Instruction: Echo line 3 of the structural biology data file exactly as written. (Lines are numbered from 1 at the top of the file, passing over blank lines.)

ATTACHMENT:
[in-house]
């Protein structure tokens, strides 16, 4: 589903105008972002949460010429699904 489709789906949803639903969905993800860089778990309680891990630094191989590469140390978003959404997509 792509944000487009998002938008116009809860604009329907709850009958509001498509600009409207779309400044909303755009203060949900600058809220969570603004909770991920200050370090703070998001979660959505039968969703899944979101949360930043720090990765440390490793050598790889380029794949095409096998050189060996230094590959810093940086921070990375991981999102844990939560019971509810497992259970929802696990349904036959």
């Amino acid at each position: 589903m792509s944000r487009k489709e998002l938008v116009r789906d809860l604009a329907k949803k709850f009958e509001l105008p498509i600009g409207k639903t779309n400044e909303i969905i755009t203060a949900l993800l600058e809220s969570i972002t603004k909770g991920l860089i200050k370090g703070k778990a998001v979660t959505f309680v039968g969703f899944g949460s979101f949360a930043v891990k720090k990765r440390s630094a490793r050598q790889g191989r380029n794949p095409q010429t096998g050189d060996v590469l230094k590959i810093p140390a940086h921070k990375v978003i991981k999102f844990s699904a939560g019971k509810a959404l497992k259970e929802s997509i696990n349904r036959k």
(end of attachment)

């Amino acid at each position: 589903m792509s944000r487009k489709e998002l938008v116009r789906d809860l604009a329907k949803k709850f009958e509001l105008p498509i600009g409207k639903t779309n400044e909303i969905i755009t203060a949900l993800l600058e809220s969570i972002t603004k909770g991920l860089i200050k370090g703070k778990a998001v979660t959505f309680v039968g969703f899944g949460s979101f949360a930043v891990k720090k990765r440390s630094a490793r050598q790889g191989r380029n794949p095409q010429t096998g050189d060996v590469l230094k590959i810093p140390a940086h921070k990375v978003i991981k999102f844990s699904a939560g019971k509810a959404l497992k259970e929802s997509i696990n349904r036959k």